The artistic legacy of the pre-Columbian era is widely manifested in the area, through sites with mounds, rock art, totemic sculptures, metates or grinding stones, various shapes and colors of ceramics and lithic instruments.

Throughout the wide valley of the Mayales there are hundreds, perhaps thousands, of mounds that are samples of the life of ancestral Chontal populations.


Archaeological Museum Gregorio Aguilar Barea

There is no precise date for the foundation of the town of Juigalpa. Some historical sources consider that this town is of recent foundation, even locating its beginnings in the colonial period, since in the middle of the XNUMXth century its population did not exceed fifty families. However, it is necessary to point out that Juigalpa, perhaps, as an indigenous population, was not limited to the circumscription known today. The term "great city", which some scholars refer to its native term, may include important archaeological sites scattered throughout the Mayales Valley and its surroundings, including El Salto, Aguas Buenas, La Pachona, Carca, El Caracol, Amerrique and San Miguelito. We would be talking, then, of a population of much greater antiquity and extension than what has been estimated to date.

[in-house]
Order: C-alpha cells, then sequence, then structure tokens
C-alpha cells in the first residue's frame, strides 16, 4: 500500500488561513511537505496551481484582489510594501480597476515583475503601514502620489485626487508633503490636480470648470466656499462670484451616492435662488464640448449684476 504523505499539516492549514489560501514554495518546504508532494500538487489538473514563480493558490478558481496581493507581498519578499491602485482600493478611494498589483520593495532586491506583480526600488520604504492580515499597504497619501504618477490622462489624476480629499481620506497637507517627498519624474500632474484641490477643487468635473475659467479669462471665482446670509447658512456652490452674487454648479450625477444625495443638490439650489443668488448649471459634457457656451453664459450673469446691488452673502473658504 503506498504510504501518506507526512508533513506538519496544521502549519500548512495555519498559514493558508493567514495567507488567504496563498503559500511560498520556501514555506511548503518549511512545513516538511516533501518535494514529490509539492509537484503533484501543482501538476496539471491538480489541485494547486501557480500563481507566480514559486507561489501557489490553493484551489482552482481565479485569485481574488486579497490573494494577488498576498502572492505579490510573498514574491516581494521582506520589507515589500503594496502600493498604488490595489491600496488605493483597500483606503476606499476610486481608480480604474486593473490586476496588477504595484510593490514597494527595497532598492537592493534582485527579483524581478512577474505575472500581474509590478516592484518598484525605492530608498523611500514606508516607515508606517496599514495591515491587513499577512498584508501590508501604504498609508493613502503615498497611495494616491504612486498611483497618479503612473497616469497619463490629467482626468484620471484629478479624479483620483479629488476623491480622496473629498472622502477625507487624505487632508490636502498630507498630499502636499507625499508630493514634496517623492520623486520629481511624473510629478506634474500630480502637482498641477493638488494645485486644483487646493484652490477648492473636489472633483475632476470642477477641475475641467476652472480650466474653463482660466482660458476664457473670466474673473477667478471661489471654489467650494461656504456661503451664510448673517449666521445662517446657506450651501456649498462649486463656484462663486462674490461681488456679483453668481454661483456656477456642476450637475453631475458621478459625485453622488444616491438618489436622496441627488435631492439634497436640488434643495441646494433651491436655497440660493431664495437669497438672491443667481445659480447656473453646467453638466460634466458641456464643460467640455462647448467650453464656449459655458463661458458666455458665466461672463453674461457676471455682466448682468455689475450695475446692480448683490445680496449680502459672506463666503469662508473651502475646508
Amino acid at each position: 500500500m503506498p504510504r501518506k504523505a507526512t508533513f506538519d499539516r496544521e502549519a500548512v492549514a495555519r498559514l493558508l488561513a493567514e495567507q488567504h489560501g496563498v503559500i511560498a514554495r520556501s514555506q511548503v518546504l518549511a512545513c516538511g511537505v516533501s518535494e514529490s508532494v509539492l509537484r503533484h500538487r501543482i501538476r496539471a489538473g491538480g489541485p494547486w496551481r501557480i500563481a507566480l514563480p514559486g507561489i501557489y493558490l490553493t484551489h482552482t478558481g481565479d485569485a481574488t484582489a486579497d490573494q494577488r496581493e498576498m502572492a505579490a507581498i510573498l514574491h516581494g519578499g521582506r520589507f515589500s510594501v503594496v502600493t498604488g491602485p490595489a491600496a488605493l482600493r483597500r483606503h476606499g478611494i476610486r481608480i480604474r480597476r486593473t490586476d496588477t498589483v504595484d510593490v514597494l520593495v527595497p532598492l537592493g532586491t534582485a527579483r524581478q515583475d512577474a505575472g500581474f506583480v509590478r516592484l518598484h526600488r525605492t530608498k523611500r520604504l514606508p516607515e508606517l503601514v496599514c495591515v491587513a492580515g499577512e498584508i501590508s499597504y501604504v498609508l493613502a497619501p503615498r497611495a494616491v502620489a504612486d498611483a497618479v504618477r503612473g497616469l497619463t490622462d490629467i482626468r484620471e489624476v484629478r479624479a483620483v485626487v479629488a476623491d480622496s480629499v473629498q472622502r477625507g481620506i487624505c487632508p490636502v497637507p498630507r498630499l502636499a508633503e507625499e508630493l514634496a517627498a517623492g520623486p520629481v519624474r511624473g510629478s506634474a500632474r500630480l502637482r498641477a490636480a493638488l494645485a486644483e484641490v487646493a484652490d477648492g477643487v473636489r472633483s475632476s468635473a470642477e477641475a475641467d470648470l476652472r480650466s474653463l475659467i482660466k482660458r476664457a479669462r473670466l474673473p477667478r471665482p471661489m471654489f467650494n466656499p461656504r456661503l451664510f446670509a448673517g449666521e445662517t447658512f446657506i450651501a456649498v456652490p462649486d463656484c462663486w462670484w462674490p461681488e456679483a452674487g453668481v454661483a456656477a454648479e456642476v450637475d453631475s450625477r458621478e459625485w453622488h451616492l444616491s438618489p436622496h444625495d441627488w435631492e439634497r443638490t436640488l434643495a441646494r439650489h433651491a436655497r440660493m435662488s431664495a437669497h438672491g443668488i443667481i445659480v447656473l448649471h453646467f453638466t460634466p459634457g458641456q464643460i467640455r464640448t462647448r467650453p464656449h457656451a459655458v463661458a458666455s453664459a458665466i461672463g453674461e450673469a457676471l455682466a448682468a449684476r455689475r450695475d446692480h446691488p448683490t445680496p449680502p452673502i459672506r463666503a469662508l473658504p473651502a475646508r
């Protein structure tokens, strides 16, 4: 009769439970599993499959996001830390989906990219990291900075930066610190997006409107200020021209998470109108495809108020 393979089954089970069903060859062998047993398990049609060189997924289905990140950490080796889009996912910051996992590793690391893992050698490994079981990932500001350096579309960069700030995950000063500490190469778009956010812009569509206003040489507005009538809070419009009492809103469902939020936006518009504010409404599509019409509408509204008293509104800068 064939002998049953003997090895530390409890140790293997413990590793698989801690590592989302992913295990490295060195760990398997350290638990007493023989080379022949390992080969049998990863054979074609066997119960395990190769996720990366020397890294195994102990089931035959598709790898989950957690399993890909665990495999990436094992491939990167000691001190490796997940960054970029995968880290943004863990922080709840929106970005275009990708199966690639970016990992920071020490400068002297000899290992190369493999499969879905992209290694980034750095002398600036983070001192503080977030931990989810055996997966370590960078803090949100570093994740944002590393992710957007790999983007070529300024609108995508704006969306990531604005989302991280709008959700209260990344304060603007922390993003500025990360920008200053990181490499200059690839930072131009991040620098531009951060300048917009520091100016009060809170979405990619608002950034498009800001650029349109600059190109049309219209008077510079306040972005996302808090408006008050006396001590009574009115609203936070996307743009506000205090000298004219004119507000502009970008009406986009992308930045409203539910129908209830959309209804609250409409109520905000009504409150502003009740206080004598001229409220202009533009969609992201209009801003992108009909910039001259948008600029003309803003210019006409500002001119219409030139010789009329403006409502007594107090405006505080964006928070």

Nicaraguan historian Julian N. Guerrero points out that the original seat of Juigalpa could have been "since remote times in the eastern region of the Sierra de Amerrique", but rules out the possibility of a thousand-year-old foundation in the current site of the city.

Even though we do not have a precise origin for Juigalpa, the truth is that this population can be added to the list of Chontal peoples whose history is pending scrutiny: Carcas, Mayales, Amerriques and Lovigüiscas, all of them inhabitants of the brittle and vast territory of our department. .